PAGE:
All the hue and cry about the use of presidential signing statements to highlight constitutional problems in legislation might lead an uninformed observer to believe that President Bush invented that use. In fact, as the head of the Office of Legal Counsel in President Clinton’s Justice Department, liberal law professor Walter Dellinger, explained in this 1993 OLC opinion, Presidents have long used “signing statements to raise and address the legal or constitutional questions they believed were presented by the legislation they were signing. Examples of signing statements of this kind can be found as early as the Jackson and Tyler Administrations, and later Presidents, including Lincoln, Andrew Johnson, Theodore Roosevelt, Wilson, Franklin Roosevelt, Truman, Eisenhower, Lyndon Johnson, Nixon, Ford and Carter, also engaged in the practice.” As Dellinger opined more fully:
[T]he President may use a signing statement to announce that, although the legislation is constitutional on its face, it would be unconstitutional in various applications, and that in such applications he will refuse to execute it. Such a Presidential statement could be analogized to a Supreme Court opinion that upheld legislation against a facial constitutional challenge, but warned at the same time that certain applications of the act would be unconstitutional. Relatedly, a signing statement may put forward a “saving” construction of the bill, explaining that the President will construe it in a certain manner in order to avoid constitutional difficulties. This, too, is analogous to the Supreme Court’s practice of construing statutes, if possible, to avoid holding them unconstitutional, or even to avoid deciding difficult constitutional questions.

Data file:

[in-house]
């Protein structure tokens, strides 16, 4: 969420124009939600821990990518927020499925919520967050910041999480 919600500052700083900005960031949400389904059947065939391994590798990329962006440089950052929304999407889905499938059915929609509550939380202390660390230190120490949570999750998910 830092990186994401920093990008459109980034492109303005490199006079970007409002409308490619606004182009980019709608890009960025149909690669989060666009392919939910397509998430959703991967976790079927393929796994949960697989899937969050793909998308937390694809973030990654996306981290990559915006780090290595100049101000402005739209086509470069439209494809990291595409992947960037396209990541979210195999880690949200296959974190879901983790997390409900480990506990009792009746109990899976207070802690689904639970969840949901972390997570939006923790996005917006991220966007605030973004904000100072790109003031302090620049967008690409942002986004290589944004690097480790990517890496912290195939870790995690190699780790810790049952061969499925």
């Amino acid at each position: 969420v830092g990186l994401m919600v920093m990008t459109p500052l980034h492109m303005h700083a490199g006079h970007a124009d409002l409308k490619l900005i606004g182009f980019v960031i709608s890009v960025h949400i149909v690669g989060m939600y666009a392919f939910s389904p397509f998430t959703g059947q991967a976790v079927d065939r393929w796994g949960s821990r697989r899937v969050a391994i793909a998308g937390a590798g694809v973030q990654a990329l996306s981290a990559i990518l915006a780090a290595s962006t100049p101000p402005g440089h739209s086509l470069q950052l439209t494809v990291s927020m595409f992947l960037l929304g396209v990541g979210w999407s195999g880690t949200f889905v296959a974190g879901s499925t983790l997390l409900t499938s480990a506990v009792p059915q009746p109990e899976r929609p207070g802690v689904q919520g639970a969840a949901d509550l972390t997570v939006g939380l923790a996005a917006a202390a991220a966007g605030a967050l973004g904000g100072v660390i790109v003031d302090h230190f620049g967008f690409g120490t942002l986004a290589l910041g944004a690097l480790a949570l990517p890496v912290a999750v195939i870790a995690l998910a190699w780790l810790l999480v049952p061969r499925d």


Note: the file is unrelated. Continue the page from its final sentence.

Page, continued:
More boldly still, the President may declare in a signing statement that a provision of the bill before him is flatly unconstitutional, and that he will refuse to enforce it. This species of statement merits separate discussion.
In each of the last three Administrations, the Department of Justice has advised the President that the Constitution provides him with the authority to decline to enforce a clearly unconstitutional law. This advice is, we believe, consistent with the views of the Framers….
If the President may properly decline to enforce a law, at least when it unconstitutionally encroaches on his powers, then it arguably follows that he may properly announce to Congress and to the public that he will not enforce a provision of an enactment he is signing. If so, then a signing statement that challenges what the President determines to be an unconstitutional encroachment on his power, or that announces the President’s unwillingness to enforce (or willingness to litigate) such a provision, can be a valid and reasonable exercise of Presidential authority….
The contrary view — that it is the President’s constitutional duty not to sign legislation that he believes is unconstitutional — has been advanced on occasion. … In light of our constitutional history, we do not believe that the President is under any duty to veto legislation containing a constitutionally infirm provision, although of course it is entirely appropriate for the President to do so.
(Internal citations and footnotes omitted.)
An informed reader also disputes the contention that President Bush has overused presidential signing statements: